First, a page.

...well. They're marketers who do not so well, and the quality of the brief really reflecting the quality of the work that you get back. And prescriptiveness is really the death of creativity and I've seen marketers be very protective. I've also seen the other end of the spectrum where they're too vague and if you're not able to really succinct succinctly communicate the creative challenge to your team like if you're just not going to get that high caliber work. So it's kind of it's not just a creative team. You know in health agency it's problems solves. Like marketing team has to be really solid at like how do I write a good brief? How do I really pull out those insights that are going to get my creative team excited? So you're a marketer, do you? Are you currently writing briefs? I am. Yeah, yeah, and that's like to my own horn, but I think it's too decent briefs and I'm passionate about writing good greeves. You know, I wasn't always agree with them, but I've had the benefit of working with really strong strategists and creative teams throughout my career who have made me a better marketer and I've made me better a writing briefs. You know, I kind of know what information they really need and how to how to pose a challenge to them to get the best work that I can. I'm sure they really appreciate that. So, aside from writing briefs, what does an integrated marketing manager do? What's your day to day like? You know, it's like it's somewhat vague title for I think for a reason. I'm not managing integrated campaigns every moment of every day. My job really very is you know, I think it campaigns really up and flow. You might do one of year, you might do two year you might do a bunch of years, depends on on what company you're at. But for me I'm kind of in between big projects. is so working right now a lot on positioning and messaging strategy and working across teams and cross channels to make sure that our voice in messaging and strategy really comes to life across all touch points. You know, it's easy than teams work in silos, for things to feel disparate and you're you know, one team is saying one thing and the other team is saying another thing in there ads and just trying to bring that like cohesiveness to our marketing work through having a really structured sessioning a messaging framework, and so that's been a lot of the work I've...

...been doing right now, and I think you know having that messaging framework is now more important than ever. That you have all of your team's working remotely, working from God knows where. How has remote collaboration been like during this time for you guys? Yeah, it's so interesting. It was. It was Freney time for me because when I when I started as to tricks, I was only two months and when we when we went to work from home, and that was a challenge for me personally, because I didn't get the time to really like get to know the team and build those relationships in person like I typically would. I'm big on relationship building and I think that that is what brings me back to work over though, you know, is fostering those relationships with people and but I think we've figured it out and I would say it hasn't been that challenging for me because I just have a team who is they're all really passionate, a very smart, passionate team kind and everyone just kind of figured it out and we have. You know, I think one thing that the biggest differences. I have a lot more one on ones than I used to because you have to have those points of connection. You can't lose those. And you know, there's no more hallway checks, there's no quick chat in the kitchen anymore, there's no running over to someone's desk to ask a quick question. Thank you. You have to really deliberately set up those points of connection with key people, even if it's just to chuck in and say hi and see how their weekend was going. That's how you keep those relationships going. Yeah, it's so crucial during this time and I think another effect of the pandemic has been that every single brand is now trying to master that D to Sea strategy, sell online, direct to consumer. Everybody's doing the same thing. How can they differentiate themselves? This is probably not new, but I think solve a problem, solve the pain point, like put yourself in a shoes of your process and customers and and try not to get in the threat of talking to yourselves as a brand. I think it's really a can be really easy to lose sight of the customer experience and...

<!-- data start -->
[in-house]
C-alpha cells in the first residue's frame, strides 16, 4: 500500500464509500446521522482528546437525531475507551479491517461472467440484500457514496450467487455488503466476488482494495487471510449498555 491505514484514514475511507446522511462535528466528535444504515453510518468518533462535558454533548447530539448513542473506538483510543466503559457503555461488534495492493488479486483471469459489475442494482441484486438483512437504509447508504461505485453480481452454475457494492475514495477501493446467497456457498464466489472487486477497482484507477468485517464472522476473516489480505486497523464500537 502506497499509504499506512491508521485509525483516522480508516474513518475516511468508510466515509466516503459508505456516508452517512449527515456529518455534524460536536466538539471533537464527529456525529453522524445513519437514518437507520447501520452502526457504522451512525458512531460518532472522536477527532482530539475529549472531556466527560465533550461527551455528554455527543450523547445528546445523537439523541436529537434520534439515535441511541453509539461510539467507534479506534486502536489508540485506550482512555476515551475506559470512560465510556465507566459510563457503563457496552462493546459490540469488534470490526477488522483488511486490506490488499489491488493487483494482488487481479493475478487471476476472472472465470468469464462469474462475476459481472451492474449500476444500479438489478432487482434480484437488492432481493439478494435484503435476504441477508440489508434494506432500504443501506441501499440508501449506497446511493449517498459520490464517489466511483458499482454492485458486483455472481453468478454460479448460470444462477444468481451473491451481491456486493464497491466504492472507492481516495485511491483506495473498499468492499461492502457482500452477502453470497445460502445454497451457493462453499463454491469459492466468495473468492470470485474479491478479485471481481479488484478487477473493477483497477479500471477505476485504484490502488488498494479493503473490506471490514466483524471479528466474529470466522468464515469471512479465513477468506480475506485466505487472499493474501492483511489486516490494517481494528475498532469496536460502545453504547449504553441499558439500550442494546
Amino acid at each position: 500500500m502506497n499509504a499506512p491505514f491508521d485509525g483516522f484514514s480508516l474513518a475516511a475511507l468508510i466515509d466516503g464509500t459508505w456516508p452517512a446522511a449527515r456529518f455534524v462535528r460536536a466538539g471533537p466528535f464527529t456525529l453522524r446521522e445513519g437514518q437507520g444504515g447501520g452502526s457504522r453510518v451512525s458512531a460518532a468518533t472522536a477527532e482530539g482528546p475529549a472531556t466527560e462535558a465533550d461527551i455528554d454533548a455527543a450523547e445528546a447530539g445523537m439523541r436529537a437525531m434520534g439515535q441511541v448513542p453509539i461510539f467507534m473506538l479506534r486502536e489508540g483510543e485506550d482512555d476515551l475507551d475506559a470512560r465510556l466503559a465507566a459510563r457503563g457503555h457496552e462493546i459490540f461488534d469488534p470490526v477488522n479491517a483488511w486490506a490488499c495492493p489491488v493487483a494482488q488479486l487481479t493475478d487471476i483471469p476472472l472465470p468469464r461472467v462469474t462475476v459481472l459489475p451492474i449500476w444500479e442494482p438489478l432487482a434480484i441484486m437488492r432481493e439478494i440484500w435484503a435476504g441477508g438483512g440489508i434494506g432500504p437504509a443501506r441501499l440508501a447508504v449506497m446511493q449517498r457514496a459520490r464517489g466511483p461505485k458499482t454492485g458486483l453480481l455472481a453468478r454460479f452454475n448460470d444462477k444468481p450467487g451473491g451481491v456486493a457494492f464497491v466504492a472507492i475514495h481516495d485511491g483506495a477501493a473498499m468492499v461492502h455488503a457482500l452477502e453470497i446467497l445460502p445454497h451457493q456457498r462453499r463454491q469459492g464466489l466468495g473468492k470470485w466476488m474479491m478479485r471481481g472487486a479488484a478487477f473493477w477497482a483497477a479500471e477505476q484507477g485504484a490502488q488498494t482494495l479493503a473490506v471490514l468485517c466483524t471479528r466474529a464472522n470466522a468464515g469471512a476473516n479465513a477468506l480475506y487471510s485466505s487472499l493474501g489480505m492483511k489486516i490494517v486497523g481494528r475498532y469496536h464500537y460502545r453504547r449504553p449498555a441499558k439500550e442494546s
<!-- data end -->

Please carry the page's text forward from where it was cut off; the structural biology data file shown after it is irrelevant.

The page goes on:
...the customer journey and only think about what you, as a brand want to tell people and say about yourselves. But if it doesn't relate back to something that consumers going to care about or some problem you're helping them solve or some pain point you're leaving in their experience, it's just going to fall flat. You know, I think what's that the core of a lot of the message decisioning work that that I lead is making sure that at every touch point we're taking into account the customer journey and a customer experience and really leveraging insights to craft the most compelling message, because otherwise we're just not going to matter. To people. You know, we can talk about talk about our own business all day long, but if it doesn't solve a problem for somebody, why should they care? Yeah, yeah, and and so I imagine you're spending a lot of time listening to your customers, going through social comments, feedback and then and taking that back into into the message. And what's that process like? Yeah, I mean we try to do a lot of consumer research and insights and x three research just to kind of keep a constant pulse on what people's needs are, what are their barriers to conversion, what are the things that, you know, get them excited about shopping? And so just really digging into consumer insights as frequently as possible and doing a lot of resurgery and, yeah, just keeping the finger on the pulse of our consumer. And then on the notion of selling online. If you have a brand that is more performance driven in their paid advertising versus branding, how do you think they can still build that brand simultaneously, because you need that point of differentiation? Yeah, again, another million dollar question. But I think you have to acknowledge that there's some channels that are better suited to brand building and storytelling and some channels that are better suited to driving conversion. And you know, it's not to say that TV, for example, that you have to abandon all hope that it's going to drive conversion. I think there is a way to find the balance between telling compelling and break through stories while also communicating like your key value props that you know drive conversion. It's probably not as black and white as a lot of people believe it to be, this like divide between brand and performance. Like I think, I truly think there's a way... do it, do both well and just use your channel portfolio to tell the brand billowing story and channels for it's most appropriate. And you know, and that's again where you're having a really strong creative partner, whether it's outside agency or inhouse agency, is key. Like you need a partner who can take the constraints of like we know X, Y and Z works to drive conversion and think about that in a new and creative and innovative way, like within those constraints, how do you do something really creative? And I think sometimes the most creative work comes out of having constraints, whether it's budget or messaging. Oh absolutely, and then another thing that you know we've been discussing a lot of blade is the idea of design excellence and Pixel perfection, so meaning that once you're scaling across all of these different touch points, that you're still maintaining that design integrity. I think I just read this stat that two thirds of consumers will distress the brand if the ad looks different than the experience that's going to be on the website. So what do you think about design consistency? That's really that's interesting. I'm have to look into that now. I think there's something to be said for consistency, but I would argue that the consistency of your message it's probably more important. What is the overall add communicating? And you know, if you're really strict about design consistency, how do you test into their ways of expressing yourself? How doing testines to being more differentiated? You know, eventually, especially with maybe more legacy brands, you do start to just look like every other brand in your category. And so if you're constantly just being the the like brand guidelines police, and that's a perfection police, I think that limits how much you can differentiate yourself. But if you're telling this the same consistent message, and it's a compelling message and you've done your homework, then I'm not sure it matters so much to be quite so perfect and consistent in the design itself. But that's like opinion of one, not grounded search. I'M gonna have to go dig into this a little bit now. I love having this like different point of view and... definitely hit the nail on the head with the with the messaging consistency. I'm seeing so many brands, especially when they're starting out, newer ones, they you know, they want to communicate about their key benefits, but then also about the products, but then they want to talk about their audience. It ends up the being this like fruit salad of things where you don't really know anymore with the brand essence is so I think it's so important. Finally, to close off our conversation, I want to get your thoughts and predictions on major marketing trends for two thousand and twenty one. Yeah, it's so interesting. I mean thinking about this recently around, you know, this move towards stricter data privacy laws and regulations. I think that we're going to end up in a world where maybe maybe it's a bit of a regression toward brand building because because it's going to be so much harder to measure one to one conversions and to measure anything. It's just getting more and more challenging and so you kind of have to take bigger swing swings and make bigger creative bets, and so you could, I think there could be a shift back to to more brand marketing and a little bit away from purely performance Roman marketing, but we'll see. Yeah, that's definitely something that I've been thinking about. If the two thousand and ten were all about data and performance and targeting, was kind of like the wild west and anything goes, and now we're seeing these restrictions like drive us back to brandon storytelling telling. I'm actually kind of excited about that, you know. Yeah, yeah, same as somebody WHO's, you know, with a background and a lot of brand marketing and advertising. It's exciting for me to but, like I said before, I don't think it's as black and white as we think it is. I think we'll maybe we'll finally come to a happy medium between performance and brand. You know, yeah, exactly. Well, Laura, this has been a great conversation. I'm as sure audience will love to listen to it. Thank you so much. Best of luck with two thousand and twenty one, and it was great having you on. Thank you so much as a pleasure. You've been listening to brand side if you like when you heard subscribe to the show in your favorite podcast player. If you'd like to learn more about creative production automation,... IT SULTRACOM? Thanks for listening. Until next time,.